BOOM Went The Gavel

It happened so close to the New Year holiday you may have missed it but the decision by Judge David T. Stosberg denying the Louisville Orchestra’s (LO) filing for Chapter 11 bankruptcy as means for temporary relief from its collective bargaining agreement (CBA) is, to put it mildly, a big deal. At the same time, it hardly serves as the final punctuation in the narrative that is the LO’s financial condition…

There are two excellent articles from Elizabeth Kramer in the 12/29/2010 edition of the Louisville Courier-Journal (here and here) that cover the reasoning behind Judge Stosberg’s decision but in short, he felt the organization failed to demonstrate that abiding by the CBA would inflict irreparable harm. In fact, he felt that failing to honor the CBA would produce a “loss of good will” among the community.

That’s a particularly interesting notion and is perhaps rooted in the core definition of nonprofit board service, which is to serve as stewards of public trust (sometimes referred to as “guardians of public trust”). Of course, defining what it means to be a good steward of public trust is arguable but in this case, Judge Stosberg may be looking at the relationship between stakeholders (board, administration, patrons, and musicians) as something that is not mutually exclusive from the business plan.

From this point forward, the orchestra’s board may opt for altering their filing to liquidation (Chapter 7), buckle down and fundraise like mad to meet financial obligations and/or use endowment funds, or even disregard the ruling and wait to see what happens. Regardless, the organization is approaching the end of its current CBA, which continues through May 31, 2011, and that means musicians and the association will have to engage in regular bargaining sessions and those talks are all but certain to focus on the sticking points from the ruling.

In the meantime, I’m interested in hearing about what you think of the notion behind board members serving as stewards of public trust. One would have to be fairly dense not to see the parallels with what is going on in Detroit where the Detroit Symphony Orchestra board has remained steadfast on insisting that the fixed cost structure of the orchestra they’ve implemented is needed to for it to survive, regardless of positions otherwise from stakeholders or public officials.

Do you think there is a point where strategic decisions motivated predominantly by fiduciary responsibilities outweigh all other considerations?

About Drew McManus

"I hear that every time you show up to work with an orchestra, people get fired." Those were the first words out of an executive's mouth after her board chair introduced us. That executive is now a dear colleague and friend but the day that consulting contract began with her orchestra, she was convinced I was a hatchet-man brought in by the board to clean house.

I understand where the trepidation comes from as a great deal of my consulting and technology provider work for arts organizations involves due diligence, separating fact from fiction, interpreting spin, as well as performance review and oversight. So yes, sometimes that work results in one or two individuals "aggressively embracing career change" but far more often than not, it reinforces and clarifies exactly what works and why.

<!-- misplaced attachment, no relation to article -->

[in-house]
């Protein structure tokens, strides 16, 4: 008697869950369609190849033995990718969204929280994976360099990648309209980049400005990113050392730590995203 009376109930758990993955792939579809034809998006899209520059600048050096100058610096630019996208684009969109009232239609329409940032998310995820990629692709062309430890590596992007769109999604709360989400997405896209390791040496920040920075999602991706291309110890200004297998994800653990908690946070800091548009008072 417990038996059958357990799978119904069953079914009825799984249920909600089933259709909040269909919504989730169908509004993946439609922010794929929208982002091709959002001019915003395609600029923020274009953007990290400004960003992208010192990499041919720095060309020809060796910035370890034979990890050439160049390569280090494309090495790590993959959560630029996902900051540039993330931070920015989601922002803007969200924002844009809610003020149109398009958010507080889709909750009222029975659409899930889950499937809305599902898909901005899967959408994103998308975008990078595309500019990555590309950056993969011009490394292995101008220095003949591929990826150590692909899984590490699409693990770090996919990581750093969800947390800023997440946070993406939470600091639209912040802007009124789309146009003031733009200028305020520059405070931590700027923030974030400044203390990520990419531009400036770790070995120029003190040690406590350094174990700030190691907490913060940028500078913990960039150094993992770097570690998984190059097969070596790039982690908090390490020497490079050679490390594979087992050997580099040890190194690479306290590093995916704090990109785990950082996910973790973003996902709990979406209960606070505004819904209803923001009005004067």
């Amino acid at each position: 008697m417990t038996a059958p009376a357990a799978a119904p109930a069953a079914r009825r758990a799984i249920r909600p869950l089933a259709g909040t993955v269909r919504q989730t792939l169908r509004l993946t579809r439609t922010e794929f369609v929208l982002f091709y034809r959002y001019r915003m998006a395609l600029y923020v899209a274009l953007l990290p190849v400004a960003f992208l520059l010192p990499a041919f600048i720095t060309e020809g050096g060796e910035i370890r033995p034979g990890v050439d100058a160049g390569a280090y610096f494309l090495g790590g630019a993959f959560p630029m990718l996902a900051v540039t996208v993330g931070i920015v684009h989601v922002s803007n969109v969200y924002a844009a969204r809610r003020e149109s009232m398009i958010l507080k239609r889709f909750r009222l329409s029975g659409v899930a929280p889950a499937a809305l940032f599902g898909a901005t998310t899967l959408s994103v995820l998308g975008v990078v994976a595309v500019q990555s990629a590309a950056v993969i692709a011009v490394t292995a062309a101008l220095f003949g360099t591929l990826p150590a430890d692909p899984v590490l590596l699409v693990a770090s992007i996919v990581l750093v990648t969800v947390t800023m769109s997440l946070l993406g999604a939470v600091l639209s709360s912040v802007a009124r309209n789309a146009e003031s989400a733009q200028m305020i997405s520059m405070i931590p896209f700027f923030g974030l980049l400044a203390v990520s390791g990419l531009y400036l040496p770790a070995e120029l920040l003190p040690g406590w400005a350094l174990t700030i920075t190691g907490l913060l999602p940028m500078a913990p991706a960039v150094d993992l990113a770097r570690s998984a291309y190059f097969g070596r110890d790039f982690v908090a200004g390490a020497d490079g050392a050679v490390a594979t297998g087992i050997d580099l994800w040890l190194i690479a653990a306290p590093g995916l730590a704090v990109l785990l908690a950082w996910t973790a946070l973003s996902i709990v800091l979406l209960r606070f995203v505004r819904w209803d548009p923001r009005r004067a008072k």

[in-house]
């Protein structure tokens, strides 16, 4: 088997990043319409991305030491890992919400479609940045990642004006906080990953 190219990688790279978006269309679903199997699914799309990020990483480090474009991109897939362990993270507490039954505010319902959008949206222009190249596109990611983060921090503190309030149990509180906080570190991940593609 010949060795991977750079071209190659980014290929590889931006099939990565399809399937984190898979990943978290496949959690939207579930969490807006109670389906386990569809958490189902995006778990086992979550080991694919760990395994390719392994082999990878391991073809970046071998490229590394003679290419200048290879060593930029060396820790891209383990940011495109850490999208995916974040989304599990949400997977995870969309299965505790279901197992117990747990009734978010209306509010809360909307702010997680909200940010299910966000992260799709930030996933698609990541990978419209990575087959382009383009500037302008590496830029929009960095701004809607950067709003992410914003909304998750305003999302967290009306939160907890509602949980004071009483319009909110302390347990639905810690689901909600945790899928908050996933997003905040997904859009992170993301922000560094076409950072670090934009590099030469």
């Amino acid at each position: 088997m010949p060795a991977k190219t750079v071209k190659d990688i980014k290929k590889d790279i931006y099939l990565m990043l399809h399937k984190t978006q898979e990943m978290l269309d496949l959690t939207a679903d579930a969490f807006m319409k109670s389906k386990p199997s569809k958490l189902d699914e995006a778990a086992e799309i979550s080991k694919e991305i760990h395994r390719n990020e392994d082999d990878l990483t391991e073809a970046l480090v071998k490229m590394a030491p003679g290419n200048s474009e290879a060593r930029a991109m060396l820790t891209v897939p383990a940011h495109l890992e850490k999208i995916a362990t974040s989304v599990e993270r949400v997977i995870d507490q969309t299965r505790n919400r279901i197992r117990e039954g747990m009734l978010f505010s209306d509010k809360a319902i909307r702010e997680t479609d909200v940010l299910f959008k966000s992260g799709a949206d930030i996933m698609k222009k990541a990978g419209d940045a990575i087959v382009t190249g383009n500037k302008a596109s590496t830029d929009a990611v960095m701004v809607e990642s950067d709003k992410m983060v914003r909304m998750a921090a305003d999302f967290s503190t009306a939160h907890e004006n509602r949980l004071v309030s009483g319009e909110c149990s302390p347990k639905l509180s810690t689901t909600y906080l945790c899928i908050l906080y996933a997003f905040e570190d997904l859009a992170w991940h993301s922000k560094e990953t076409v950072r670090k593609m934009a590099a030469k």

In short, it doesn't matter if you know where all the bodies are buried if you can't keep your own clients out of the ground, and I'm fortunate enough to say that for more than 15 years, I've done exactly that for groups of all budget size from Qatar to Kathmandu.

For fun, I write a daily blog about the orchestra business, provide a platform for arts insiders to speak their mind, keep track of what people in this business get paid, help write a satirical cartoon about orchestra life, hack the arts, and love a good coffee drink.

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3 thoughts on “BOOM Went The Gavel

  1. I think it’s imperative to comsider the mission separate from the structure to accomplish that mission. We in Louisville have often talked about the board having a neutron bomb strategy, in which the institution adopts a policy that results in the people dying but the institution being left standing. That’s what is truly remarkable about Judge Stosberg’s ruling. It assumes there is a fiduciary value in the institution’s good will in the community. The musicians were adament in advocating this value on the eve of the Louisville Orchestra’s Diamond Anniversary, in which they believed there could be a tremendously successful development and marketing effort launched.

  2. Although I’m from Louisville as well, I won’t comment on the specific of the LO situation. But to address Drew’s question, absolutely yes, the members of a governing board are indeed stewards of the public trust. The real balancing act is weighing the public’s right to have access to any nonprofit organization and the trustee’s need to ensure that the organization is also operated not only appropriately, but also in a manner that ensures it’s longevity. For so many organizations in the past year that has meant finding ways to do “more with less,” and the less includes programming, public services and, unfortunately, people. An interesting parallel question may be: should every cultural organization assume it should operate in perpetuity? I think most of us that serve on nonprofit boards, especially arts boards, assume so and lead the organization with that in mind. However, I’m not sure that’s always the absolute best answer. Thoughts?

  3. That’s a good perspective Todd and there are rarely easy answers but I do think it is worthwhile for boards to consider working relationships with stakeholders as much as financial responsibilities. Granted, they shouldn’t be beholden to any group but adopting a deaf and dumb approach can lead to serious institutional problems.

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